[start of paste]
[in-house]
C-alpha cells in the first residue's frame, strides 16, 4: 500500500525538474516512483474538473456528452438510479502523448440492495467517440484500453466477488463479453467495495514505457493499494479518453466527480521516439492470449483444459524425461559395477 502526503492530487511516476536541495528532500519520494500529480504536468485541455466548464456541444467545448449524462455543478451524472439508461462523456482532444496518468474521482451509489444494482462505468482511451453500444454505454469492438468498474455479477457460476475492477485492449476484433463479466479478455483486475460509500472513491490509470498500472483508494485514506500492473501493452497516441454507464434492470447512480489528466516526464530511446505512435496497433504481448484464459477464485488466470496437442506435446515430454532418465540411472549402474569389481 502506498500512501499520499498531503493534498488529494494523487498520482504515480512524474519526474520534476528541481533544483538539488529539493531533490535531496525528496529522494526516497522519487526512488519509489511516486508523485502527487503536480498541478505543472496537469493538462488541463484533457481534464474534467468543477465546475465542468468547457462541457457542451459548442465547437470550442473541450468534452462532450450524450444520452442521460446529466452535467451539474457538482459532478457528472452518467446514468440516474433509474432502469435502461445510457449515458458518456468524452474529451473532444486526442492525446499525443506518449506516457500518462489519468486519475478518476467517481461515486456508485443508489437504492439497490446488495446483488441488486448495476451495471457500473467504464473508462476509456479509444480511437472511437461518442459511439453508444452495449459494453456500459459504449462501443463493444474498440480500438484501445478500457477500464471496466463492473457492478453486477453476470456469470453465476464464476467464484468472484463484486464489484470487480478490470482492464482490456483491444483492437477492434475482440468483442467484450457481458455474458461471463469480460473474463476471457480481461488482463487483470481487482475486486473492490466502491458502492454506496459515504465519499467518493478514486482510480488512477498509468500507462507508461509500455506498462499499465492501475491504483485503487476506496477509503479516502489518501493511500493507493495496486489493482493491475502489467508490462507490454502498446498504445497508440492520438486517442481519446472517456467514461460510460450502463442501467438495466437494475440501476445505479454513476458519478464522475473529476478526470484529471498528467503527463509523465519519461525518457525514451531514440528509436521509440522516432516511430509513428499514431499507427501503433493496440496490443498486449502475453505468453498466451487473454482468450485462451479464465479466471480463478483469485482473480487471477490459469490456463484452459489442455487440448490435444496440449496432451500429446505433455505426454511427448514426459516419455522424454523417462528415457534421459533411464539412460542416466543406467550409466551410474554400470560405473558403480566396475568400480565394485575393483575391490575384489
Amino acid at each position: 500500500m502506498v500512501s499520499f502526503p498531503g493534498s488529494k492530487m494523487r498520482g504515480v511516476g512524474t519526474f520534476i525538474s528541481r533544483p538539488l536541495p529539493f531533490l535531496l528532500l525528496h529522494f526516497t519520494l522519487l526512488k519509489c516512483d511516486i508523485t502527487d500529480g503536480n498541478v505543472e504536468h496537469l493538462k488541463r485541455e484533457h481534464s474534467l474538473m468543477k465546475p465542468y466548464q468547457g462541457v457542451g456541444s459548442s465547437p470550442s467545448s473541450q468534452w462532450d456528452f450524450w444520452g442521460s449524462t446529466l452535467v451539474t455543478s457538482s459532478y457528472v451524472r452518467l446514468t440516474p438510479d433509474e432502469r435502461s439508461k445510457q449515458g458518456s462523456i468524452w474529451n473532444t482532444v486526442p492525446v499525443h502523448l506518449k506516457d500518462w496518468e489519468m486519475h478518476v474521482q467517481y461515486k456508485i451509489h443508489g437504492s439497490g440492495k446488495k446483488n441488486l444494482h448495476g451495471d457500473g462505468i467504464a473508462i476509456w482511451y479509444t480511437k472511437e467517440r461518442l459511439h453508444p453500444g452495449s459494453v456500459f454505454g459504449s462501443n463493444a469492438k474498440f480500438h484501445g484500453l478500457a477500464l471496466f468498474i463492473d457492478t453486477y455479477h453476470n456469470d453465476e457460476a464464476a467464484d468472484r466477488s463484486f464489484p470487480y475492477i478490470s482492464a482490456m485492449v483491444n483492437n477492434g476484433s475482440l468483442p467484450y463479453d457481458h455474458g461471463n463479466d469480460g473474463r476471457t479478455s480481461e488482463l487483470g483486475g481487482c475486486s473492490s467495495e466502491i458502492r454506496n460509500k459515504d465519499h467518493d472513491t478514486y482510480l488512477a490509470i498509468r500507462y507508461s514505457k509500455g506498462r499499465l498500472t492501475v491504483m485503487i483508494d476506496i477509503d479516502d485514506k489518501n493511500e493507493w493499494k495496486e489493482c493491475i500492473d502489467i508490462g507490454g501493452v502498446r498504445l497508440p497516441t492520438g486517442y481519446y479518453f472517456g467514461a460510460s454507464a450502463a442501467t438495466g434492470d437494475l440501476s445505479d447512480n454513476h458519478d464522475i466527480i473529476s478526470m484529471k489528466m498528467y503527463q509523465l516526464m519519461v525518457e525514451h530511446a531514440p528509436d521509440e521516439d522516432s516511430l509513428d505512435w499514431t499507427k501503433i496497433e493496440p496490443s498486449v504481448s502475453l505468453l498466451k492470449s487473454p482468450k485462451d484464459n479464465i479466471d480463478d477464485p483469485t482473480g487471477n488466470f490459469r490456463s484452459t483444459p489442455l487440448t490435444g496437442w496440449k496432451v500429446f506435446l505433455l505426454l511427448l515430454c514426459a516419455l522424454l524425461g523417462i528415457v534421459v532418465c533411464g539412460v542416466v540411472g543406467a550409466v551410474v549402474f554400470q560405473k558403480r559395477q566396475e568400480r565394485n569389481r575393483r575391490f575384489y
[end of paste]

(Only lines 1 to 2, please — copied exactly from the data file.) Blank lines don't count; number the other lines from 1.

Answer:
[in-house]
C-alpha cells in the first residue's frame, strides 16, 4: 500500500525538474516512483474538473456528452438510479502523448440492495467517440484500453466477488463479453467495495514505457493499494479518453466527480521516439492470449483444459524425461559395477 502526503492530487511516476536541495528532500519520494500529480504536468485541455466548464456541444467545448449524462455543478451524472439508461462523456482532444496518468474521482451509489444494482462505468482511451453500444454505454469492438468498474455479477457460476475492477485492449476484433463479466479478455483486475460509500472513491490509470498500472483508494485514506500492473501493452497516441454507464434492470447512480489528466516526464530511446505512435496497433504481448484464459477464485488466470496437442506435446515430454532418465540411472549402474569389481 502506498500512501499520499498531503493534498488529494494523487498520482504515480512524474519526474520534476528541481533544483538539488529539493531533490535531496525528496529522494526516497522519487526512488519509489511516486508523485502527487503536480498541478505543472496537469493538462488541463484533457481534464474534467468543477465546475465542468468547457462541457457542451459548442465547437470550442473541450468534452462532450450524450444520452442521460446529466452535467451539474457538482459532478457528472452518467446514468440516474433509474432502469435502461445510457449515458458518456468524452474529451473532444486526442492525446499525443506518449506516457500518462489519468486519475478518476467517481461515486456508485443508489437504492439497490446488495446483488441488486448495476451495471457500473467504464473508462476509456479509444480511437472511437461518442459511439453508444452495449459494453456500459459504449462501443463493444474498440480500438484501445478500457477500464471496466463492473457492478453486477453476470456469470453465476464464476467464484468472484463484486464489484470487480478490470482492464482490456483491444483492437477492434475482440468483442467484450457481458455474458461471463469480460473474463476471457480481461488482463487483470481487482475486486473492490466502491458502492454506496459515504465519499467518493478514486482510480488512477498509468500507462507508461509500455506498462499499465492501475491504483485503487476506496477509503479516502489518501493511500493507493495496486489493482493491475502489467508490462507490454502498446498504445497508440492520438486517442481519446472517456467514461460510460450502463442501467438495466437494475440501476445505479454513476458519478464522475473529476478526470484529471498528467503527463509523465519519461525518457525514451531514440528509436521509440522516432516511430509513428499514431499507427501503433493496440496490443498486449502475453505468453498466451487473454482468450485462451479464465479466471480463478483469485482473480487471477490459469490456463484452459489442455487440448490435444496440449496432451500429446505433455505426454511427448514426459516419455522424454523417462528415457534421459533411464539412460542416466543406467550409466551410474554400470560405473558403480566396475568400480565394485575393483575391490575384489